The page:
Uber rubs it wrong again. This time in Phillippines

uber rubs it wrong again this time in phillippines 2017 images

Uber has become a real necessity when it comes to travel and commuting. However, the company tends to rub the authorities of various countries the wrong way, citing overwhelming public support. This time, they scratched the Philippine’s Land Travel Franchising and Regulatory Board (LTFRB) and got they operations suspended—for one month. This is in the midst of a regulatory fracas involving the LTFRB, Uber and its competitor Grab.

It may be fun in the Philippines according to a tourism slogan, but commuting can be a nightmare. Something many have to go through daily much like the Japanese horror classic Jigoku where people wake up daily only to be tortured and ripped apart. Companies like Uber are like that rope of salvation from heaven. Unfortunately, demons and harpies continue clawing at the poor escaping souls and want to cut that rope of hope to better commuting.

The problem is the nightmarish traffic situations in highly urbanized areas and the lack of good public transport. Philippine cabbies are [allegedly] notorious for refusing long-distance rides, hacking their meters, negotiating contracts, not returning change, expecting tips and in worst cases robbing and/or molesting their female passengers. I’ve personally experienced being refused the long trip home despite my willingness to pay and feel the anxiety of being in a cab with a hacked meter. So when companies like Uber came out, many commuters felt a sigh of relief. Most of the aforementioned problems are gone, except maybe for the traffic. Ironically, these commuters feel safer riding in some stranger’s car rather than a licensed professional’s. It’s all about style and convenience.

Commuters won’t have to wait for almost an hour to hail cabs willing to take them to where they want to go. Uber drivers are obliged to accept and take their fare to their destinations for a reasonable amount of cash. There’s no negotiating or wrangling involved that defeats the purpose of the taxi meter. Uber fares are calculated based on distance and other conditions which both the driver and passenger have to agree on. Most of you probably know the many advantages of taking Uber, Grab or Lyft as opposed to conventional commuting. You also get to arrive in style as passengers get to choose the vehicle they want to be in, if it’s available. But because of ride services, cabbies who justify their shortcomings due to already stiff competition and nightmarish traffic now face stiffer competition and even extinction.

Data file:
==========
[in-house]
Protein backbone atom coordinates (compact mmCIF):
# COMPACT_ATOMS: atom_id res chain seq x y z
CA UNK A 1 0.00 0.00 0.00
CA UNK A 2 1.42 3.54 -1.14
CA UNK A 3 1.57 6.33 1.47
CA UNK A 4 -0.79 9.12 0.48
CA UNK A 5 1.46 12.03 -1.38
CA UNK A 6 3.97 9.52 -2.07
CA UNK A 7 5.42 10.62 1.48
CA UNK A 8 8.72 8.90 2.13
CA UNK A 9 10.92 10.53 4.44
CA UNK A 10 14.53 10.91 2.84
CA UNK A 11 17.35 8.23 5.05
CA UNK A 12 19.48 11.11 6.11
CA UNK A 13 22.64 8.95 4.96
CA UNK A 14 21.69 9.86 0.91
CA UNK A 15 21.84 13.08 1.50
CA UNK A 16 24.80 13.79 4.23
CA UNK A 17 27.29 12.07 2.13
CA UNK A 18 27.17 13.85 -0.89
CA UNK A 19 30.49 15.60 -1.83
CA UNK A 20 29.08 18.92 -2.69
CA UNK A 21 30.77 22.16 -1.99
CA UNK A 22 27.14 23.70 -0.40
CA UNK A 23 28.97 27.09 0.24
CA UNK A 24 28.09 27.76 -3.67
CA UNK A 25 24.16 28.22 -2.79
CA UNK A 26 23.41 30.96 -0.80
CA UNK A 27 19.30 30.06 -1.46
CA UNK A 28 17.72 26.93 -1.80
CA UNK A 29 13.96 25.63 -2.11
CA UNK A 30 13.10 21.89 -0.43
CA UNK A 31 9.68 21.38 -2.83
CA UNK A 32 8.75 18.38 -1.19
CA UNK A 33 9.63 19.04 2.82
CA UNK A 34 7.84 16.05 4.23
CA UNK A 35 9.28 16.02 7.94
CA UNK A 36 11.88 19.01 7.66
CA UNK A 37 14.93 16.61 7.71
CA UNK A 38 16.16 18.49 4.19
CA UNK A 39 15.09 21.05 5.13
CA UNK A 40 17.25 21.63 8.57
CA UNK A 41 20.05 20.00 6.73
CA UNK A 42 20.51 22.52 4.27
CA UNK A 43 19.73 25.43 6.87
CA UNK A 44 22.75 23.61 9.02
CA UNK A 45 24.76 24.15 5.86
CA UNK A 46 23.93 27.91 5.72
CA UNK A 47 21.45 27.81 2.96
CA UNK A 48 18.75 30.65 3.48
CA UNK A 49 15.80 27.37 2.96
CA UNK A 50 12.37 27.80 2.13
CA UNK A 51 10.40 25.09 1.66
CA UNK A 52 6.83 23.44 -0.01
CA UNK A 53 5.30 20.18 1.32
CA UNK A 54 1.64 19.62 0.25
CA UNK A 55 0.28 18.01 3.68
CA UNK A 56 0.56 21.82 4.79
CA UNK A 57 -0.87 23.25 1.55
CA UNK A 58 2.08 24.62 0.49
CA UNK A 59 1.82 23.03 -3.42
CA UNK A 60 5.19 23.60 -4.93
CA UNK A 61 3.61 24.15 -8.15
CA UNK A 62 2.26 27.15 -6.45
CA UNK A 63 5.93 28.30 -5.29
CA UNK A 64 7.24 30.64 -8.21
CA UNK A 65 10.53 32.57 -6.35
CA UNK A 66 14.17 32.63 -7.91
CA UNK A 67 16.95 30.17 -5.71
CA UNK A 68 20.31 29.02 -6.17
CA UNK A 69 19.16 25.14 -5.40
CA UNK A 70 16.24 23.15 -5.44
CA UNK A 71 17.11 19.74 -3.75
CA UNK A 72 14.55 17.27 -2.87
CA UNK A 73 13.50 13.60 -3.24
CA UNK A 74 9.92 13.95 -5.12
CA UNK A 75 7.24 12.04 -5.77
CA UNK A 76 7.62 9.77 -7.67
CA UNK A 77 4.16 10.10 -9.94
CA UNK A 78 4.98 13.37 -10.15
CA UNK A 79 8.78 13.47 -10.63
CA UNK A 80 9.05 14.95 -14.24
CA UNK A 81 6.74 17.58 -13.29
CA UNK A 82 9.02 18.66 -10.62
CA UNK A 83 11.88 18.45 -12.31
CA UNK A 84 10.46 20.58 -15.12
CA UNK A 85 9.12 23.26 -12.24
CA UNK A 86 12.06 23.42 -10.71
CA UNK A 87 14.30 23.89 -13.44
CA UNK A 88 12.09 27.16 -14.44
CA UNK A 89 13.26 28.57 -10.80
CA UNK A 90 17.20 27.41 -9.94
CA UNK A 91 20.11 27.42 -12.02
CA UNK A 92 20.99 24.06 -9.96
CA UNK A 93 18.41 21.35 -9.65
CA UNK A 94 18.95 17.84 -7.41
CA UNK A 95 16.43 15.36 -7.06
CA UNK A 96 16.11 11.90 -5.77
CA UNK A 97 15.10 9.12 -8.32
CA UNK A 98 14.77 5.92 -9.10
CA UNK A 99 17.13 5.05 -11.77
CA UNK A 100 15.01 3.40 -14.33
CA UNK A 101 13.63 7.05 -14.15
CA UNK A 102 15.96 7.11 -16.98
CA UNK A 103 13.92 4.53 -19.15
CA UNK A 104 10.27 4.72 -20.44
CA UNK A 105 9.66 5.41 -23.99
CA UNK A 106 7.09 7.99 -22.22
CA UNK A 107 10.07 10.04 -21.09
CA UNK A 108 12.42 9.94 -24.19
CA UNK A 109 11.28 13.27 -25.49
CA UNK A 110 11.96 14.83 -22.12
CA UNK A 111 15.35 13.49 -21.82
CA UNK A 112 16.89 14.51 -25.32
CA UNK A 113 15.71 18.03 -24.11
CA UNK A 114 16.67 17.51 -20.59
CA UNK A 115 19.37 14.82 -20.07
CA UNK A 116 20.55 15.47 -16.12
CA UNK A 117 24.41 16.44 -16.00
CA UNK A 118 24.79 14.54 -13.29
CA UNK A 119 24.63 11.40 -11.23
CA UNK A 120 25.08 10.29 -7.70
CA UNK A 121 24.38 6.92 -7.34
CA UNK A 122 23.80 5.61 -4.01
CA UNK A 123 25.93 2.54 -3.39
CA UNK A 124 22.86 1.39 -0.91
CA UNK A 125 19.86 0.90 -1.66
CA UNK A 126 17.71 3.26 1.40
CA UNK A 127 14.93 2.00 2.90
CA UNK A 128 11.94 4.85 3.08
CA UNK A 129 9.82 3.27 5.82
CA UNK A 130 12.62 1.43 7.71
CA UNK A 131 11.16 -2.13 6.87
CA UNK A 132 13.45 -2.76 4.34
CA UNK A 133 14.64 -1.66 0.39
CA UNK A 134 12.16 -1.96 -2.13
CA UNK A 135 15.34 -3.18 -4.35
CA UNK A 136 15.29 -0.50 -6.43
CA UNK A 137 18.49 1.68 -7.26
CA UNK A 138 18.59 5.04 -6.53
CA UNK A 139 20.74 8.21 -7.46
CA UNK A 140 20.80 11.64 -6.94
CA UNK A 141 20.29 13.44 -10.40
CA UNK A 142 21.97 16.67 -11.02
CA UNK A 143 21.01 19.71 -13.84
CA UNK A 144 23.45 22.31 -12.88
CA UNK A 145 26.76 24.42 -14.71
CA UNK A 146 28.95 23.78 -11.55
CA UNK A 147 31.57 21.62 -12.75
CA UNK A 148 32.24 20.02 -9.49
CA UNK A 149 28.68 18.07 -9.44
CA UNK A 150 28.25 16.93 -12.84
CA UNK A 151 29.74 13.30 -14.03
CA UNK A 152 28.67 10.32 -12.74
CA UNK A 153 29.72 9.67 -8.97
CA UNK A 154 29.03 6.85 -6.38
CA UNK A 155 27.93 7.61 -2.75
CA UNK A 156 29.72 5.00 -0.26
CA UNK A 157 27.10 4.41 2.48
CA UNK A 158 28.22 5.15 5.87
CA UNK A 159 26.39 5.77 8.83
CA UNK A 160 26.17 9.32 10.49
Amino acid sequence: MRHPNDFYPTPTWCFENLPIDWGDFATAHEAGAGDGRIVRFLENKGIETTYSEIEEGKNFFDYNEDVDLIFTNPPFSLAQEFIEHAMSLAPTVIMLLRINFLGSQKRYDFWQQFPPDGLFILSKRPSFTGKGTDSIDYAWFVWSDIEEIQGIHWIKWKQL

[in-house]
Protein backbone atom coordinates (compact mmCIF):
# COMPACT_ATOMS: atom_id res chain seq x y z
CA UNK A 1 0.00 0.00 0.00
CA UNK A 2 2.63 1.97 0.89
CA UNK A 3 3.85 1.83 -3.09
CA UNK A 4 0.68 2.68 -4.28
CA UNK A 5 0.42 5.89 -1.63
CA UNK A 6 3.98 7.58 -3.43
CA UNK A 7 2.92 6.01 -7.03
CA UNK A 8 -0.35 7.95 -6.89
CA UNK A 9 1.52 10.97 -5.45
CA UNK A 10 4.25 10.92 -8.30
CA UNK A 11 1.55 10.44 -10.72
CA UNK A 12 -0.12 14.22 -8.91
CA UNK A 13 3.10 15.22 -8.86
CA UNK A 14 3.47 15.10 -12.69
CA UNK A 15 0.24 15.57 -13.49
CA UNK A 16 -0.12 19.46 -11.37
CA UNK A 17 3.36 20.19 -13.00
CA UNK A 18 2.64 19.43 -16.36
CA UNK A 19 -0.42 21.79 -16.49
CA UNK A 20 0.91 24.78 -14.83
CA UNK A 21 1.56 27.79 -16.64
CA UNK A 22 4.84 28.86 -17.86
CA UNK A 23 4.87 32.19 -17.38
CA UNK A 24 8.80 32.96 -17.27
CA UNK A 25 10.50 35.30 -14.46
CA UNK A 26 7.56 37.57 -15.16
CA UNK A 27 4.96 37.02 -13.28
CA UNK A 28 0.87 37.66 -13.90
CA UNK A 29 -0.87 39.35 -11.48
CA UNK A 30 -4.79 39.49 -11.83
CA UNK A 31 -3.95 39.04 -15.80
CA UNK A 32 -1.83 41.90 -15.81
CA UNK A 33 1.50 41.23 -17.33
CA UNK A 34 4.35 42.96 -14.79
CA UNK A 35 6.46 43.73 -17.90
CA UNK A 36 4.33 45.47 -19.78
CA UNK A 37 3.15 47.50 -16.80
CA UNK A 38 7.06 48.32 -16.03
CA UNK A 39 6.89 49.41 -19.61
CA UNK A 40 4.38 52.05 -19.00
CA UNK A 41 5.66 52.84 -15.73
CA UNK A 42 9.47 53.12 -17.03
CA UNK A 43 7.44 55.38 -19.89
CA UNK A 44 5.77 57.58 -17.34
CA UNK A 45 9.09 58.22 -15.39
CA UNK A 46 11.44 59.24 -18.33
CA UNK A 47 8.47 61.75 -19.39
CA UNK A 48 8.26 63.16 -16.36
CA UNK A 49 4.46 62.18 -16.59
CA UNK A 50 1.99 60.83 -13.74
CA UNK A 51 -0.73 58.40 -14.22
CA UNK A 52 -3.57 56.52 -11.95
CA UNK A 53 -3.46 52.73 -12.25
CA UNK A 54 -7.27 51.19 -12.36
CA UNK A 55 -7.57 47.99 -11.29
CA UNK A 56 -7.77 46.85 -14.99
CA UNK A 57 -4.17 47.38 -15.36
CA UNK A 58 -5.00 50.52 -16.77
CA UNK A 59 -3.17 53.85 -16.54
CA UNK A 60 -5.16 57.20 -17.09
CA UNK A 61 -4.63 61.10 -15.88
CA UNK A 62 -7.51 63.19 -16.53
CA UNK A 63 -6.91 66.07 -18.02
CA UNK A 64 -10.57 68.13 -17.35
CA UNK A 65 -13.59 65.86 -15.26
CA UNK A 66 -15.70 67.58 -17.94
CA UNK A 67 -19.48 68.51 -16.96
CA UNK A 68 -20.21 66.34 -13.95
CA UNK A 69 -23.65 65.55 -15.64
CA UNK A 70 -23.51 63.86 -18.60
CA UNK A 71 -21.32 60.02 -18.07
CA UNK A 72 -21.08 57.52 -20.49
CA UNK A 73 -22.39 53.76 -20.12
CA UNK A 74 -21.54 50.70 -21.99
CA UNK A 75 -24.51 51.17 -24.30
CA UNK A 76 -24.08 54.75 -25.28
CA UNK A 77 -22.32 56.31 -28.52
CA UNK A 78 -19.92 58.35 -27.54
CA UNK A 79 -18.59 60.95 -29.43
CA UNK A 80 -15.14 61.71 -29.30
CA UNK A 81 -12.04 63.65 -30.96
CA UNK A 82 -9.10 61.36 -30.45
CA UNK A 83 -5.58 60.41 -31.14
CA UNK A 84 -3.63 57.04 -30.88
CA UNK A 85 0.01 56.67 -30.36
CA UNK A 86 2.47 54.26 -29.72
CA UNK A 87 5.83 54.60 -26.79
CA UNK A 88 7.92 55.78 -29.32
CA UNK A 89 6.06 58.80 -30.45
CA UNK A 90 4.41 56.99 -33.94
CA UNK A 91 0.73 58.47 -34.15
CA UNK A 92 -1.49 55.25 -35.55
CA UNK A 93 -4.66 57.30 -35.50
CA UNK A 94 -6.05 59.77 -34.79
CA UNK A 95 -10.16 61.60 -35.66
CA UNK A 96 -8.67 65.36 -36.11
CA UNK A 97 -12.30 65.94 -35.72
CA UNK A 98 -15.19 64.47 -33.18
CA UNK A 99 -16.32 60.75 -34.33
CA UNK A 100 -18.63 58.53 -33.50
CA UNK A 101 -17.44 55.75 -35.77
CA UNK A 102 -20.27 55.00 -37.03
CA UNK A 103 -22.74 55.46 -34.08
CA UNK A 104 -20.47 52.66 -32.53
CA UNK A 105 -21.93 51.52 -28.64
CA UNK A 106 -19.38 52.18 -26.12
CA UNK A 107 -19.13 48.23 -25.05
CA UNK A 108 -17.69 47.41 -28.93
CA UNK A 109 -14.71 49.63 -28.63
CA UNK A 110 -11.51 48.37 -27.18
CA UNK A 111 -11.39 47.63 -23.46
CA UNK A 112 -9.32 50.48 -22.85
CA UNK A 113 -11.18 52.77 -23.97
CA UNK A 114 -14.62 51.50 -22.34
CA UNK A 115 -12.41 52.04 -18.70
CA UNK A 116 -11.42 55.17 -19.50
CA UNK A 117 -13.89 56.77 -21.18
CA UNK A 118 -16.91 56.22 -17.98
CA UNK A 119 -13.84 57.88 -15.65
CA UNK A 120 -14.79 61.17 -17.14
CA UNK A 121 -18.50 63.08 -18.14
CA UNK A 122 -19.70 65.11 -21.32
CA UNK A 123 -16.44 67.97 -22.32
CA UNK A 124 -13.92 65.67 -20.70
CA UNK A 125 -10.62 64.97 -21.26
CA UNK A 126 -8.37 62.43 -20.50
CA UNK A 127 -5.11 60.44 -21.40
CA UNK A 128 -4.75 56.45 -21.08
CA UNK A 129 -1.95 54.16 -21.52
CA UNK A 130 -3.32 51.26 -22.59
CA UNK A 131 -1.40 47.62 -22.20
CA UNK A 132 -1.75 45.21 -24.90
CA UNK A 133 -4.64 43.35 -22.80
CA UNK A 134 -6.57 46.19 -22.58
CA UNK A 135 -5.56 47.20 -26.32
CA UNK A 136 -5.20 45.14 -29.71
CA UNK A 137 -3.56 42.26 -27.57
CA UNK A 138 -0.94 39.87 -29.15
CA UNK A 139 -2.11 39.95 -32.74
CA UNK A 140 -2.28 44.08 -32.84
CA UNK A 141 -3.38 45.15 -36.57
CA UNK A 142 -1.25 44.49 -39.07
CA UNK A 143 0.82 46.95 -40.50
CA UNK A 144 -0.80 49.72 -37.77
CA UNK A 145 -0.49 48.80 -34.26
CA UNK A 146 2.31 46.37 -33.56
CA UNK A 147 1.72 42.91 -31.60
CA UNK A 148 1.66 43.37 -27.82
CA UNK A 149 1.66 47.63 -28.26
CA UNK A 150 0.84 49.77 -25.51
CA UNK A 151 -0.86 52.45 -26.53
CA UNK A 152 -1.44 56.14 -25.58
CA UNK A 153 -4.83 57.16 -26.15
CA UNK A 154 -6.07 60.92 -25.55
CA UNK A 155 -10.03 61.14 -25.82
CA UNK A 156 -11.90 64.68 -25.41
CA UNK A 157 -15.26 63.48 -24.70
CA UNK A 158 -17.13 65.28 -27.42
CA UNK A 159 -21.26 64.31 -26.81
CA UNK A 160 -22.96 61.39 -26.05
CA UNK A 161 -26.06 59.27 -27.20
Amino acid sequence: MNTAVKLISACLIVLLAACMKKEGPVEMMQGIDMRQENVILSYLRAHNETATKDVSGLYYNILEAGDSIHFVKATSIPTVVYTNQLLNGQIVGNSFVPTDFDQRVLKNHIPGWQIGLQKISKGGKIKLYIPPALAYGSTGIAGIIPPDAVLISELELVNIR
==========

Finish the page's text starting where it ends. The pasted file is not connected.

Due to the outcry of conventional transport providers, especially cabbies competing with ride services, the LTFRB was forced to re-study its rules regarding ride-hailing services like Uber. So while new rules are being studied, both Grab and Uber were told to temporarily stop accrediting new drivers. Unfortunately, Uber doesn’t like playing by the rules and has again been subjected to controversy. Initially, Uber did not have any approved franchise to operate as a transport company in the Philippines until May 2015. Unfortunately, the LTFRB found that Uber did not comply with the order to stop accrediting new drivers, thus resulting in a one-month suspension. Uber remained defiant and even issued a statement that it will resume its operations soon after submitting a motion for reconsideration to the LTFRB.

Many Uber users are concerned about the company’s attitude, however, as they’ve become dependent on the transport service and are afraid that Uber is overstepping itself to oblivion. Users advise Uber over social media to step back and rethink its strategy. The motion for reconsideration was quickly denied leading Uber to cease operations. Uber’s regional manager for the Asia Pacific, Michael Brown finally decided to step in to have a dialogue with the LTFRB in hopes of shortening the suspension period, citing a ‘misundertanding.’

“We’re going to do everything we possibly can to show that we respect the authority of the LTFRB… If there’s been a misunderstanding in the past, that’s on us, and I apologize for that misunderstanding. We have every intention to respect the LTFRB,”

— Michael Brown, Regional Manager, Uber

In the absence of Uber, Grab meanwhile noted upsurges in demand despite the limited numbers of accredited drivers and also issued its own apology to the public for not being able to meet demand. This shows how popular and how much needed ride-hailing services has become.

Now, in order for real cabbies to go toe-to-toe with the likes of Uber, the taxi transport group Philippine National Taxi Operators (PNTOA) announced that hailing cabs will be easier via the Micab app within a couple of months. But cabs hailed through the app will not follow the taxi metering scheme but an agreed fare as it’s done in Japan.

“In our proposal before the LTFRB, street-hailed taxis would base the fare on regular meters while app-hailed cabs would use fixed pricing. This is similar to the system in Japan so passengers could know their total fare, which would remain fixed even if the cab will take a longer route or will be stuck in traffic.”

— Atty. Bong Suntay, PNTOA

If you can’t beat them, beat them again to submission then join them.

Uber did apologize for this, but the suspension still stands, so they are now trying to appeal.